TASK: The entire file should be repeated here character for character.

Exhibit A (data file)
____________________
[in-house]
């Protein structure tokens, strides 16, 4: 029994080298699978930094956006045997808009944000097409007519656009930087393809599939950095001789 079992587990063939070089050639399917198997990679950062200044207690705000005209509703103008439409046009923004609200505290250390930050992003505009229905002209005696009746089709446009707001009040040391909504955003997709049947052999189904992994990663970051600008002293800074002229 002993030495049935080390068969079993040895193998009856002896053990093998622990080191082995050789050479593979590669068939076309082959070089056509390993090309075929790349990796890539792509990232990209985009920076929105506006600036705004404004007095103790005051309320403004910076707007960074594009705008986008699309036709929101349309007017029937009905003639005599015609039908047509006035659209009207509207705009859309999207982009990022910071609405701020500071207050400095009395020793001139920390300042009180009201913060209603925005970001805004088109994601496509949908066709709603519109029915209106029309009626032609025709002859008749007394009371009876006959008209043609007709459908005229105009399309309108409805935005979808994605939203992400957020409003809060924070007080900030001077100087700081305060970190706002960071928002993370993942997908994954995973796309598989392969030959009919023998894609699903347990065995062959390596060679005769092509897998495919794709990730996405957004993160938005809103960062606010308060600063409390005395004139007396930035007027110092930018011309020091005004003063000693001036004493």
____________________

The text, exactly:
[in-house]
């Protein structure tokens, strides 16, 4: 029994080298699978930094956006045997808009944000097409007519656009930087393809599939950095001789 079992587990063939070089050639399917198997990679950062200044207690705000005209509703103008439409046009923004609200505290250390930050992003505009229905002209005696009746089709446009707001009040040391909504955003997709049947052999189904992994990663970051600008002293800074002229 002993030495049935080390068969079993040895193998009856002896053990093998622990080191082995050789050479593979590669068939076309082959070089056509390993090309075929790349990796890539792509990232990209985009920076929105506006600036705004404004007095103790005051309320403004910076707007960074594009705008986008699309036709929101349309007017029937009905003639005599015609039908047509006035659209009207509207705009859309999207982009990022910071609405701020500071207050400095009395020793001139920390300042009180009201913060209603925005970001805004088109994601496509949908066709709603519109029915209106029309009626032609025709002859008749007394009371009876006959008209043609007709459908005229105009399309309108409805935005979808994605939203992400957020409003809060924070007080900030001077100087700081305060970190706002960071928002993370993942997908994954995973796309598989392969030959009919023998894609699903347990065995062959390596060679005769092509897998495919794709990730996405957004993160938005809103960062606010308060600063409390005395004139007396930035007027110092930018011309020091005004003063000693001036004493």